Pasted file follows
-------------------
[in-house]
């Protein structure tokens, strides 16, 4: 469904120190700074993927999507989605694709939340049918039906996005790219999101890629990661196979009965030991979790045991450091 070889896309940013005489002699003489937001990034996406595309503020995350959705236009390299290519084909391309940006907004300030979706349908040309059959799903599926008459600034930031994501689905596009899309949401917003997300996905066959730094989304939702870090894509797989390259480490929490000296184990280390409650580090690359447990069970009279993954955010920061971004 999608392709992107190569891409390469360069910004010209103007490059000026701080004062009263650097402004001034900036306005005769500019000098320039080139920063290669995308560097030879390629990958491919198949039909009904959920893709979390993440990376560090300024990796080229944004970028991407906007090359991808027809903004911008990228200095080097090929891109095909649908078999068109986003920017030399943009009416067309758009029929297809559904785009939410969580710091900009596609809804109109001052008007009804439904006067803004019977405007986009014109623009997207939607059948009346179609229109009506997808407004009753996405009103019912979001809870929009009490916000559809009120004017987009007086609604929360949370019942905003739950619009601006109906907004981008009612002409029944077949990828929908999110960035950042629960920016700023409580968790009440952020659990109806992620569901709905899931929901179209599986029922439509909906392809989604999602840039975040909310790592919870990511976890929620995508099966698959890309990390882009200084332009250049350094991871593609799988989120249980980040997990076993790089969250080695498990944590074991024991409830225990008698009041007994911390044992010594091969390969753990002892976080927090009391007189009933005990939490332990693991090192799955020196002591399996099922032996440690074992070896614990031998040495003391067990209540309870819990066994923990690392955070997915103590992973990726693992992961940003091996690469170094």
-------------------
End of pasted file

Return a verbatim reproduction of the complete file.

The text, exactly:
[in-house]
């Protein structure tokens, strides 16, 4: 469904120190700074993927999507989605694709939340049918039906996005790219999101890629990661196979009965030991979790045991450091 070889896309940013005489002699003489937001990034996406595309503020995350959705236009390299290519084909391309940006907004300030979706349908040309059959799903599926008459600034930031994501689905596009899309949401917003997300996905066959730094989304939702870090894509797989390259480490929490000296184990280390409650580090690359447990069970009279993954955010920061971004 999608392709992107190569891409390469360069910004010209103007490059000026701080004062009263650097402004001034900036306005005769500019000098320039080139920063290669995308560097030879390629990958491919198949039909009904959920893709979390993440990376560090300024990796080229944004970028991407906007090359991808027809903004911008990228200095080097090929891109095909649908078999068109986003920017030399943009009416067309758009029929297809559904785009939410969580710091900009596609809804109109001052008007009804439904006067803004019977405007986009014109623009997207939607059948009346179609229109009506997808407004009753996405009103019912979001809870929009009490916000559809009120004017987009007086609604929360949370019942905003739950619009601006109906907004981008009612002409029944077949990828929908999110960035950042629960920016700023409580968790009440952020659990109806992620569901709905899931929901179209599986029922439509909906392809989604999602840039975040909310790592919870990511976890929620995508099966698959890309990390882009200084332009250049350094991871593609799988989120249980980040997990076993790089969250080695498990944590074991024991409830225990008698009041007994911390044992010594091969390969753990002892976080927090009391007189009933005990939490332990693991090192799955020196002591399996099922032996440690074992070896614990031998040495003391067990209540309870819990066994923990690392955070997915103590992973990726693992992961940003091996690469170094």